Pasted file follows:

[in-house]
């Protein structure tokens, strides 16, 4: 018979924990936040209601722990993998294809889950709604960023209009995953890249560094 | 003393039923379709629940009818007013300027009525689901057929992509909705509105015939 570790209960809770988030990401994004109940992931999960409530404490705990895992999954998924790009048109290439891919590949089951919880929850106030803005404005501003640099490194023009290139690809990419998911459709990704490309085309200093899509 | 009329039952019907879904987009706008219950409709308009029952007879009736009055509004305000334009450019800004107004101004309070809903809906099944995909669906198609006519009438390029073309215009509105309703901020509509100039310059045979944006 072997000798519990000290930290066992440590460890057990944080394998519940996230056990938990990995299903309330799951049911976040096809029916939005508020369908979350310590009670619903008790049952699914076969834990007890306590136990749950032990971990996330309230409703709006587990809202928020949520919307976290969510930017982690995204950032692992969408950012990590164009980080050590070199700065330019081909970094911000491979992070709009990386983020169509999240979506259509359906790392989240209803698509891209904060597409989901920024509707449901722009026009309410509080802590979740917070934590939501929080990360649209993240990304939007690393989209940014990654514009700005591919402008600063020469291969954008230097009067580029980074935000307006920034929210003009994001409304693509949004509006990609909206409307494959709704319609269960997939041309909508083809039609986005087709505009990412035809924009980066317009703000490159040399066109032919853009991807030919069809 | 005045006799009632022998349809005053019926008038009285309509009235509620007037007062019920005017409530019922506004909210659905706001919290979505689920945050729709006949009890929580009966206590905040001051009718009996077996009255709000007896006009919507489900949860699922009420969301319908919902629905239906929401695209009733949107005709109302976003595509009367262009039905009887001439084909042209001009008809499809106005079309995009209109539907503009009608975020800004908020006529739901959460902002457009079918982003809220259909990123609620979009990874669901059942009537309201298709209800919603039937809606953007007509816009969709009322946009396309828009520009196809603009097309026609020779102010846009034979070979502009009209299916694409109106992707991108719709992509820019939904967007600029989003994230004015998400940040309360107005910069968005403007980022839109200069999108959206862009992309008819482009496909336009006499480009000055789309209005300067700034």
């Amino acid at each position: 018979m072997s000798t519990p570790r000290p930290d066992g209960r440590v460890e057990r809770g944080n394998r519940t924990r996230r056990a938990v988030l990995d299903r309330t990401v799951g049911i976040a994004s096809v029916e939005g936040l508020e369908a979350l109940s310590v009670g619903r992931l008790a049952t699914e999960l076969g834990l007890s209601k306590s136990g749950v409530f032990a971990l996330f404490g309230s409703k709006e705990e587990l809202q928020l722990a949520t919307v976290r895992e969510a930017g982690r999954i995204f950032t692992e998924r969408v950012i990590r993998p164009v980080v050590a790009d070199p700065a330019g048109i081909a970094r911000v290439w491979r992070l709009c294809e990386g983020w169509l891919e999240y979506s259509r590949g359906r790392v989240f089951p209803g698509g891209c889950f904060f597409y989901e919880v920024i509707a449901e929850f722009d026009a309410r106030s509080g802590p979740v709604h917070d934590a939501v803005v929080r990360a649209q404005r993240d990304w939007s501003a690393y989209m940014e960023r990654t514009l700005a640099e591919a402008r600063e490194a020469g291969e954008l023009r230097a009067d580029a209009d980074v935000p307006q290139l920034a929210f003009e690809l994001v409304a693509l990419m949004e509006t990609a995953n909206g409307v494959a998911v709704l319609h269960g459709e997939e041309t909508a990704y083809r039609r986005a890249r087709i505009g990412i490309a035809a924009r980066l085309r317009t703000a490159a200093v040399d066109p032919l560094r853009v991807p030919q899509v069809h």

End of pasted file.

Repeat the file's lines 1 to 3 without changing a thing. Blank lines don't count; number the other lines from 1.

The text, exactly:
[in-house]
């Protein structure tokens, strides 16, 4: 018979924990936040209601722990993998294809889950709604960023209009995953890249560094 | 003393039923379709629940009818007013300027009525689901057929992509909705509105015939 570790209960809770988030990401994004109940992931999960409530404490705990895992999954998924790009048109290439891919590949089951919880929850106030803005404005501003640099490194023009290139690809990419998911459709990704490309085309200093899509 | 009329039952019907879904987009706008219950409709308009029952007879009736009055509004305000334009450019800004107004101004309070809903809906099944995909669906198609006519009438390029073309215009509105309703901020509509100039310059045979944006 072997000798519990000290930290066992440590460890057990944080394998519940996230056990938990990995299903309330799951049911976040096809029916939005508020369908979350310590009670619903008790049952699914076969834990007890306590136990749950032990971990996330309230409703709006587990809202928020949520919307976290969510930017982690995204950032692992969408950012990590164009980080050590070199700065330019081909970094911000491979992070709009990386983020169509999240979506259509359906790392989240209803698509891209904060597409989901920024509707449901722009026009309410509080802590979740917070934590939501929080990360649209993240990304939007690393989209940014990654514009700005591919402008600063020469291969954008230097009067580029980074935000307006920034929210003009994001409304693509949004509006990609909206409307494959709704319609269960997939041309909508083809039609986005087709505009990412035809924009980066317009703000490159040399066109032919853009991807030919069809 | 005045006799009632022998349809005053019926008038009285309509009235509620007037007062019920005017409530019922506004909210659905706001919290979505689920945050729709006949009890929580009966206590905040001051009718009996077996009255709000007896006009919507489900949860699922009420969301319908919902629905239906929401695209009733949107005709109302976003595509009367262009039905009887001439084909042209001009008809499809106005079309995009209109539907503009009608975020800004908020006529739901959460902002457009079918982003809220259909990123609620979009990874669901059942009537309201298709209800919603039937809606953007007509816009969709009322946009396309828009520009196809603009097309026609020779102010846009034979070979502009009209299916694409109106992707991108719709992509820019939904967007600029989003994230004015998400940040309360107005910069968005403007980022839109200069999108959206862009992309008819482009496909336009006499480009000055789309209005300067700034």
């Amino acid at each position: 018979m072997s000798t519990p570790r000290p930290d066992g209960r440590v460890e057990r809770g944080n394998r519940t924990r996230r056990a938990v988030l990995d299903r309330t990401v799951g049911i976040a994004s096809v029916e939005g936040l508020e369908a979350l109940s310590v009670g619903r992931l008790a049952t699914e999960l076969g834990l007890s209601k306590s136990g749950v409530f032990a971990l996330f404490g309230s409703k709006e705990e587990l809202q928020l722990a949520t919307v976290r895992e969510a930017g982690r999954i995204f950032t692992e998924r969408v950012i990590r993998p164009v980080v050590a790009d070199p700065a330019g048109i081909a970094r911000v290439w491979r992070l709009c294809e990386g983020w169509l891919e999240y979506s259509r590949g359906r790392v989240f089951p209803g698509g891209c889950f904060f597409y989901e919880v920024i509707a449901e929850f722009d026009a309410r106030s509080g802590p979740v709604h917070d934590a939501v803005v929080r990360a649209q404005r993240d990304w939007s501003a690393y989209m940014e960023r990654t514009l700005a640099e591919a402008r600063e490194a020469g291969e954008l023009r230097a009067d580029a209009d980074v935000p307006q290139l920034a929210f003009e690809l994001v409304a693509l990419m949004e509006t990609a995953n909206g409307v494959a998911v709704l319609h269960g459709e997939e041309t909508a990704y083809r039609r986005a890249r087709i505009g990412i490309a035809a924009r980066l085309r317009t703000a490159a200093v040399d066109p032919l560094r853009v991807p030919q899509v069809h």